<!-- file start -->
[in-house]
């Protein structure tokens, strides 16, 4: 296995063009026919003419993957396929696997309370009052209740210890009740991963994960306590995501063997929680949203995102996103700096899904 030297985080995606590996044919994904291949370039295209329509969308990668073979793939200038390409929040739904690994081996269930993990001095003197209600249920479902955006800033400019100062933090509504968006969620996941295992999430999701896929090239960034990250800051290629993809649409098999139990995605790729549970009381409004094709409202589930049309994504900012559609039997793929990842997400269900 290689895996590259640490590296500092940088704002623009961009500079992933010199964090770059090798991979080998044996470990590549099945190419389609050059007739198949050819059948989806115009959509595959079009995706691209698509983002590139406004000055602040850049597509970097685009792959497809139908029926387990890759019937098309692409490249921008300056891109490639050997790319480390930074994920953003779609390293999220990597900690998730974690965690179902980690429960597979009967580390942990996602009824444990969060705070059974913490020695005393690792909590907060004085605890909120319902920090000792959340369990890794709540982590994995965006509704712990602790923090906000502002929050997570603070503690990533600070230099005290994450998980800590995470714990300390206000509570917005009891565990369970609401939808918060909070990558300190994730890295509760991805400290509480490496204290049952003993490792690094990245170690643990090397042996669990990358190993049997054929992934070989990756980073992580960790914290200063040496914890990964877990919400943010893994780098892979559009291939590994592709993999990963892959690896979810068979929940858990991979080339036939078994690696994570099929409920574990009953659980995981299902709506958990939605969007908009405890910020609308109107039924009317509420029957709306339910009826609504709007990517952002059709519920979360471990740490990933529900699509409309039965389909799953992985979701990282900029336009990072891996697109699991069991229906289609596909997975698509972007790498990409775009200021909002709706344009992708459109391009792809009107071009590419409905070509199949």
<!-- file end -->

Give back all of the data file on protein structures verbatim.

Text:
[in-house]
């Protein structure tokens, strides 16, 4: 296995063009026919003419993957396929696997309370009052209740210890009740991963994960306590995501063997929680949203995102996103700096899904 030297985080995606590996044919994904291949370039295209329509969308990668073979793939200038390409929040739904690994081996269930993990001095003197209600249920479902955006800033400019100062933090509504968006969620996941295992999430999701896929090239960034990250800051290629993809649409098999139990995605790729549970009381409004094709409202589930049309994504900012559609039997793929990842997400269900 290689895996590259640490590296500092940088704002623009961009500079992933010199964090770059090798991979080998044996470990590549099945190419389609050059007739198949050819059948989806115009959509595959079009995706691209698509983002590139406004000055602040850049597509970097685009792959497809139908029926387990890759019937098309692409490249921008300056891109490639050997790319480390930074994920953003779609390293999220990597900690998730974690965690179902980690429960597979009967580390942990996602009824444990969060705070059974913490020695005393690792909590907060004085605890909120319902920090000792959340369990890794709540982590994995965006509704712990602790923090906000502002929050997570603070503690990533600070230099005290994450998980800590995470714990300390206000509570917005009891565990369970609401939808918060909070990558300190994730890295509760991805400290509480490496204290049952003993490792690094990245170690643990090397042996669990990358190993049997054929992934070989990756980073992580960790914290200063040496914890990964877990919400943010893994780098892979559009291939590994592709993999990963892959690896979810068979929940858990991979080339036939078994690696994570099929409920574990009953659980995981299902709506958990939605969007908009405890910020609308109107039924009317509420029957709306339910009826609504709007990517952002059709519920979360471990740490990933529900699509409309039965389909799953992985979701990282900029336009990072891996697109699991069991229906289609596909997975698509972007790498990409775009200021909002709706344009992708459109391009792809009107071009590419409905070509199949």